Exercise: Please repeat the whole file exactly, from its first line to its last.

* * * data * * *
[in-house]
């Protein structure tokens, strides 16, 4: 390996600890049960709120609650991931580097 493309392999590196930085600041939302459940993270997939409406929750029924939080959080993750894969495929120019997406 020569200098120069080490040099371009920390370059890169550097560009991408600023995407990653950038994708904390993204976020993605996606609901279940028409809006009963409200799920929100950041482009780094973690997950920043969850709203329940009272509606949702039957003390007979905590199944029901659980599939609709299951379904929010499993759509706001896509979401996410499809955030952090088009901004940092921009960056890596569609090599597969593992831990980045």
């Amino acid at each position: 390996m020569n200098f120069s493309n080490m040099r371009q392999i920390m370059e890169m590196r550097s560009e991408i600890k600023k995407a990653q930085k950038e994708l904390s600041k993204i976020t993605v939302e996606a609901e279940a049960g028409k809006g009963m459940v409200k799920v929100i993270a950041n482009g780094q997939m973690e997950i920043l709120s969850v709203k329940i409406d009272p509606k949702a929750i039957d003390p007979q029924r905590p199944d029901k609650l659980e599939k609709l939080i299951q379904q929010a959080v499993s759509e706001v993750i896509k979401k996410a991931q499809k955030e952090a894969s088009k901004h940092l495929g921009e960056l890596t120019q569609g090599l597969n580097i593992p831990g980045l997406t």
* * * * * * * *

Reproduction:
[in-house]
């Protein structure tokens, strides 16, 4: 390996600890049960709120609650991931580097 493309392999590196930085600041939302459940993270997939409406929750029924939080959080993750894969495929120019997406 020569200098120069080490040099371009920390370059890169550097560009991408600023995407990653950038994708904390993204976020993605996606609901279940028409809006009963409200799920929100950041482009780094973690997950920043969850709203329940009272509606949702039957003390007979905590199944029901659980599939609709299951379904929010499993759509706001896509979401996410499809955030952090088009901004940092921009960056890596569609090599597969593992831990980045």
């Amino acid at each position: 390996m020569n200098f120069s493309n080490m040099r371009q392999i920390m370059e890169m590196r550097s560009e991408i600890k600023k995407a990653q930085k950038e994708l904390s600041k993204i976020t993605v939302e996606a609901e279940a049960g028409k809006g009963m459940v409200k799920v929100i993270a950041n482009g780094q997939m973690e997950i920043l709120s969850v709203k329940i409406d009272p509606k949702a929750i039957d003390p007979q029924r905590p199944d029901k609650l659980e599939k609709l939080i299951q379904q929010a959080v499993s759509e706001v993750i896509k979401k996410a991931q499809k955030e952090a894969s088009k901004h940092l495929g921009e960056l890596t120019q569609g090599l597969n580097i593992p831990g980045l997406t």